O. majorana/hortensis essential oil is non-toxic, non-irritant and non-sensitizing, but as an emenagogue, and spasmolytic should not be used during pregnancy. As a sedative, excess use can cause drowsiness.

Indications

The oil can only be used for external use, though some traditions have specific applications for internal use. It is preferable to dilute it in a Carrier Oils at 3 drops per tablespoon.

Circulatory – Poor circulation, hypertension

Digestive – Acidity, colic, cramps, flatulence, indigestion, sluggish, stomach upsets

Gender – Amenorrhoea, dysmenorrhoea, menopause, excess sex drive

Head – Aches

Mind – Physical exhaustion, nervous tension, anxiety, insomnia

Musculoskeletal – Aching muscles, rheumatism

Nervous – Neuralgia

Renal – Fluid retention

Respiratory – Asthma, bronchitis, coughs, headaches, sinusitis

Skin –  Chilblains, fungal infections
Application

Diffuser – To aid concentration, clear the mind, lift the spirits, reduce stress,

Vapor therapy – For colds, decision-making, depression, fatigue, stress, lack of energy, low spirits, poor concentration, sluggish digestion, upper respiratory tract infections.

Massage/bath oil – asthma, arthritis, back pain, bronchitis, poor circulation, colds, coughs, detoxification, physical exhaustion, fatigue, headaches, tension, heartburn, insomnia, painful periods, migraine, muscular pains and spasms, rheumatism, sinusitis, anxiety, stress and grief

       Neat –  a couple of drops on cotton-wool placed relieves toothache, and in the early stages of

measles induces perspiration which ripens the eruptions

Added to a cream/lotion – bruises, chilblains,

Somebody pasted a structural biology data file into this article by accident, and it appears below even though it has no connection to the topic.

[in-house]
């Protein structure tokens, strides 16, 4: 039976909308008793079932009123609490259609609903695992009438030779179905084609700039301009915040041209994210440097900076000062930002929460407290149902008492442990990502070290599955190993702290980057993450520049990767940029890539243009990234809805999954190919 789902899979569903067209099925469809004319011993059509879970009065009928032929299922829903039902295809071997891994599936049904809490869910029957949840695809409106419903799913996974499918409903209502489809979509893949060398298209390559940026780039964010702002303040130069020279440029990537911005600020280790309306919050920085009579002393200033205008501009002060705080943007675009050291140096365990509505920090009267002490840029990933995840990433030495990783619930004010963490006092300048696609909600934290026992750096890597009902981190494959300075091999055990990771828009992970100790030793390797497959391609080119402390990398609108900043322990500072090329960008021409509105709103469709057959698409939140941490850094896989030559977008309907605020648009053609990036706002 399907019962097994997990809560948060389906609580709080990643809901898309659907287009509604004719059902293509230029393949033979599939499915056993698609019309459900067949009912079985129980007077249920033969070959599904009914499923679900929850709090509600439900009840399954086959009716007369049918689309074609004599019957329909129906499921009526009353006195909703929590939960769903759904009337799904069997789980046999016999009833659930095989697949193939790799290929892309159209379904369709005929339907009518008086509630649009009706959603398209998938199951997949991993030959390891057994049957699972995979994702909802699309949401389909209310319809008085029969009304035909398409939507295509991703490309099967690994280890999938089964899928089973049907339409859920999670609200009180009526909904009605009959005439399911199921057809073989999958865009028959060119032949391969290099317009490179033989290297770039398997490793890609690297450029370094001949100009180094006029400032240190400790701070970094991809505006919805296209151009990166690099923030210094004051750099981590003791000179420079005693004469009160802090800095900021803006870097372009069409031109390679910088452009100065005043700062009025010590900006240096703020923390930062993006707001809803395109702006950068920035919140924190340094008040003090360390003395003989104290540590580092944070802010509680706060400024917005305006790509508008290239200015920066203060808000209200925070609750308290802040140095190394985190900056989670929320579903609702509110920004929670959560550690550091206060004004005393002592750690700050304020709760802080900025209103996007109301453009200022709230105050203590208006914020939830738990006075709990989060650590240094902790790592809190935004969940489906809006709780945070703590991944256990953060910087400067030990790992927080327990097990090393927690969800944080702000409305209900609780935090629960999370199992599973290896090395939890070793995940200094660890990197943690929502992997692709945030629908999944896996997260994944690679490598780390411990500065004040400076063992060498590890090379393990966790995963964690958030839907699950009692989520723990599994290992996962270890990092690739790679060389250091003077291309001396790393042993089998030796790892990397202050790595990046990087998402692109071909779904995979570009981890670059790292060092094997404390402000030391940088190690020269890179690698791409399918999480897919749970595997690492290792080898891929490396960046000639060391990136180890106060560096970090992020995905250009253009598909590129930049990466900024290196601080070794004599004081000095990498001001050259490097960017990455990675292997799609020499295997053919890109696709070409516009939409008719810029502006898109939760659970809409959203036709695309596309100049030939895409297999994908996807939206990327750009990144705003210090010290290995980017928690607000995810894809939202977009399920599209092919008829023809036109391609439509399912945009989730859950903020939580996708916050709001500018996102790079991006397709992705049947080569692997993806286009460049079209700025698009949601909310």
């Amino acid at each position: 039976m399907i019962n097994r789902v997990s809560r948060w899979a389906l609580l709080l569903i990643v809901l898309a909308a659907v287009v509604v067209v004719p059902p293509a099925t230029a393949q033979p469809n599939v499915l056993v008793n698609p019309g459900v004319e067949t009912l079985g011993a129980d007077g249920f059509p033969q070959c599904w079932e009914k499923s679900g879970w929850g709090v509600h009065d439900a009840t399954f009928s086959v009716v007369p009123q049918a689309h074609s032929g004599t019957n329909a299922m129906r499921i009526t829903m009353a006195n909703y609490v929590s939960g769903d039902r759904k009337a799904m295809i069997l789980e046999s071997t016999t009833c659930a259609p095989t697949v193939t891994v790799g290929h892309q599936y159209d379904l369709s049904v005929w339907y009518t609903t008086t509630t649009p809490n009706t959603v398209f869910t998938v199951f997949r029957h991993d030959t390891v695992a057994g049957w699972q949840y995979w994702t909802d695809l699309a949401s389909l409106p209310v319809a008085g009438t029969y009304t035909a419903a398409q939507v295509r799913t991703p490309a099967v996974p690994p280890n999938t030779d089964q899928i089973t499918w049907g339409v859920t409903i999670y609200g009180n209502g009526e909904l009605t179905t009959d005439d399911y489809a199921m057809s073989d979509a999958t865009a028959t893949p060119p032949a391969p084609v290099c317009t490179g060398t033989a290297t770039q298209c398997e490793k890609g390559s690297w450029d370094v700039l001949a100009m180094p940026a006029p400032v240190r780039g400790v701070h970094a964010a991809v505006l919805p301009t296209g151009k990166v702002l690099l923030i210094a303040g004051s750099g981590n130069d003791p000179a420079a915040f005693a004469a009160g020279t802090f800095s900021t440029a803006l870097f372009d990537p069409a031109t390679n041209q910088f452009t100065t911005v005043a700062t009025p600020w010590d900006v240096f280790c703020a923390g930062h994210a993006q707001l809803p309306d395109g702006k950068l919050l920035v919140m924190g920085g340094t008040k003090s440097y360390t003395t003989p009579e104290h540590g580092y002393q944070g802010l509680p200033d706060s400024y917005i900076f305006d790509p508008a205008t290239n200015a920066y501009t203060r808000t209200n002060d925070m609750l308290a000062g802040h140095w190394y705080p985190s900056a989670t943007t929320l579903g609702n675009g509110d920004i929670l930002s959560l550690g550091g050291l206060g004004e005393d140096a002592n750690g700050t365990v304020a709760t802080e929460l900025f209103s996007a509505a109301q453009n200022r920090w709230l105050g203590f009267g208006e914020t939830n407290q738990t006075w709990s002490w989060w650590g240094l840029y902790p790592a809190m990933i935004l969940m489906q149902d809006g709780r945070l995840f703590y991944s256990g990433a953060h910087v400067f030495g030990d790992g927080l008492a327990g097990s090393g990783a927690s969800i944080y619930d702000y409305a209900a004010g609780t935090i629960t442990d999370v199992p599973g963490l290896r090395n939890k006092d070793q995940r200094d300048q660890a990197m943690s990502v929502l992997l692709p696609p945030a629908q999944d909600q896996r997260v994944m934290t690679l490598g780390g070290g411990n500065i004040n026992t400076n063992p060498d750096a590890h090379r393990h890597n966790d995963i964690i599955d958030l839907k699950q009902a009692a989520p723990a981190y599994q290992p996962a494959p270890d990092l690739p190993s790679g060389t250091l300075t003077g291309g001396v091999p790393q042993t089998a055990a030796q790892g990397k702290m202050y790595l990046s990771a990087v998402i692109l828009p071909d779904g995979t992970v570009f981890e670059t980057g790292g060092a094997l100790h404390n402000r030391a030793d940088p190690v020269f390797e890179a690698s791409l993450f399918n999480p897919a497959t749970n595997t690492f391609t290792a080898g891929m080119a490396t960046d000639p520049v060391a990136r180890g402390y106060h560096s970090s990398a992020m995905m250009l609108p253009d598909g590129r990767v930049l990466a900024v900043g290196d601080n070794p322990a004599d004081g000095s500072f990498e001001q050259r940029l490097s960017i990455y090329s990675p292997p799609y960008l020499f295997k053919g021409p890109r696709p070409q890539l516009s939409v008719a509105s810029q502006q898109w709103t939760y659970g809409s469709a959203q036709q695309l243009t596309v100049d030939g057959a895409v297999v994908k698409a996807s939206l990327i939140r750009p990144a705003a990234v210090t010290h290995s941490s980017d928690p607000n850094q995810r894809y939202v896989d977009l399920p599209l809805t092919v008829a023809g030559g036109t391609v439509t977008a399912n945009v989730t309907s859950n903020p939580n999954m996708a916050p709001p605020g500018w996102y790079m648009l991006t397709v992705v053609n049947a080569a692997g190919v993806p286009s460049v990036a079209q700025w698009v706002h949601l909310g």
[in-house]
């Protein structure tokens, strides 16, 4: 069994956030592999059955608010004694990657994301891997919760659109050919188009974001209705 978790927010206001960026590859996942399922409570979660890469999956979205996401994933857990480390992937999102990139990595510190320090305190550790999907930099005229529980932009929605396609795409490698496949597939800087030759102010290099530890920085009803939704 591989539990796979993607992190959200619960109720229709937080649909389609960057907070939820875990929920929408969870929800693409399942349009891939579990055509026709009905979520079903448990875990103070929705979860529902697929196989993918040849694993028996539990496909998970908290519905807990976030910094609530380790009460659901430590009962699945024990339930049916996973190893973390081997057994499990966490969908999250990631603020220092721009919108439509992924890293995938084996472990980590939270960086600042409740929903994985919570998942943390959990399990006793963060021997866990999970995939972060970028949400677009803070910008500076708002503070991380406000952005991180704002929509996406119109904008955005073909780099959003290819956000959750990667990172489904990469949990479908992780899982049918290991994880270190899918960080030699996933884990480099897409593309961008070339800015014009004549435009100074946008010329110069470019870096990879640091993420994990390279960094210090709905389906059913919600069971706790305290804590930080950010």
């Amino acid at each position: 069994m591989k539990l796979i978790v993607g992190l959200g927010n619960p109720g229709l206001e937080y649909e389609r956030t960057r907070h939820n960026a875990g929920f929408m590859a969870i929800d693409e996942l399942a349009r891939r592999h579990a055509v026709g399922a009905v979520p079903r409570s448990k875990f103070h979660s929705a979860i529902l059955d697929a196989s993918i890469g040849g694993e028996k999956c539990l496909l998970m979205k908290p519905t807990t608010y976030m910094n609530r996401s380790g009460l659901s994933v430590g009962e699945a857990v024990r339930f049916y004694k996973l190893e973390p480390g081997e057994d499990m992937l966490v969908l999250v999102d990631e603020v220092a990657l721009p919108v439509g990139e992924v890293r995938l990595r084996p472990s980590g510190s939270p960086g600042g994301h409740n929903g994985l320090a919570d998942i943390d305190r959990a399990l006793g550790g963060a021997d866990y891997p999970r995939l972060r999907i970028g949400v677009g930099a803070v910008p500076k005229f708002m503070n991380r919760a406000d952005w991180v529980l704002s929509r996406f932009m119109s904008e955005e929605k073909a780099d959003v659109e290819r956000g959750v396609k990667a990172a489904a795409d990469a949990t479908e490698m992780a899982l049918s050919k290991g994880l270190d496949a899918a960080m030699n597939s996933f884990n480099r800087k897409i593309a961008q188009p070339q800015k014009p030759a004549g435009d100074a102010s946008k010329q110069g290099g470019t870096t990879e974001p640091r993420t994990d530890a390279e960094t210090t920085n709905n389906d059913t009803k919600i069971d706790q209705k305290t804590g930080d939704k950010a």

The antiseptic effect of lemon oil on the other hand, helps to treat any cuts, boils and minor wounds. The rubefacient action of the oil further helps to sort out cellulite, as well as helping with acne.

Sources:

Derwich, E. et al. “Phytochemical Analysis and in-vitro Antibacterial Activity, of the Essential Oil of Origanum Vulgare from Morocco.” American-Eurasian Journal of Scientific Research 5 (2): 120-129, 2010. ISSN 1818-6785. http://www.idosi.org/aejsr/5(2)10/6.pdf

“Sujata V. Bhati et al “Effective substance from plants belonging to the Labiatae family.” http://www.google.com/patents/US4088659

Aromatherapy Series:     

It All Makes Good Scents!

Amber Oil

Angelica Root Oil

Anise Oil

Bath Oil

Basil Oil

Bay Oil

Bergamot Oil

Bitter Almond Oil

Bitter Orange Oil

Black Seed Oil

Calendula Oil

Carrier Oils

Camphor Oil

Cedarwood Oil

Cinnamon Oil

Citronella Oil

Emergency First Aid Kit

Eruca – Rocket Oil

Eucalyptus Oil

Fennel Oil

Forsythia (Orchid) Oil

Fragonia Oil

Frankincense Oil

Geranium Oil

Galbanum Oil

Jasmine Oil

Juniper Berry Oil

Lavender Oil

Lemon Oil

Lotus Oil

Marigold Oil